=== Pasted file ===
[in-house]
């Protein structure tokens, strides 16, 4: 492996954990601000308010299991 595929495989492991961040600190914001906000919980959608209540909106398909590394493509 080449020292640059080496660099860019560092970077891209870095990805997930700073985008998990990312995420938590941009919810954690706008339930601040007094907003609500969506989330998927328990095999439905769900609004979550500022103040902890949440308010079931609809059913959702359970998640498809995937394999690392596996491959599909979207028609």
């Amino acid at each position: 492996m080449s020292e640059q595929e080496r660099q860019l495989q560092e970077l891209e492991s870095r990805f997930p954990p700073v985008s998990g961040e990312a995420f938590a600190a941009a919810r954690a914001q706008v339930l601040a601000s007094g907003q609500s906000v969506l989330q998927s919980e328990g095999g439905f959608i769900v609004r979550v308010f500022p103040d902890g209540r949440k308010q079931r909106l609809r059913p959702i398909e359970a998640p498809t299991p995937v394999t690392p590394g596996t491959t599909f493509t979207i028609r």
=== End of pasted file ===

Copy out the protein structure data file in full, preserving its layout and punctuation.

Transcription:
[in-house]
């Protein structure tokens, strides 16, 4: 492996954990601000308010299991 595929495989492991961040600190914001906000919980959608209540909106398909590394493509 080449020292640059080496660099860019560092970077891209870095990805997930700073985008998990990312995420938590941009919810954690706008339930601040007094907003609500969506989330998927328990095999439905769900609004979550500022103040902890949440308010079931609809059913959702359970998640498809995937394999690392596996491959599909979207028609």
């Amino acid at each position: 492996m080449s020292e640059q595929e080496r660099q860019l495989q560092e970077l891209e492991s870095r990805f997930p954990p700073v985008s998990g961040e990312a995420f938590a600190a941009a919810r954690a914001q706008v339930l601040a601000s007094g907003q609500s906000v969506l989330q998927s919980e328990g095999g439905f959608i769900v609004r979550v308010f500022p103040d902890g209540r949440k308010q079931r909106l609809r059913p959702i398909e359970a998640p498809t299991p995937v394999t690392p590394g596996t491959t599909f493509t979207i028609r």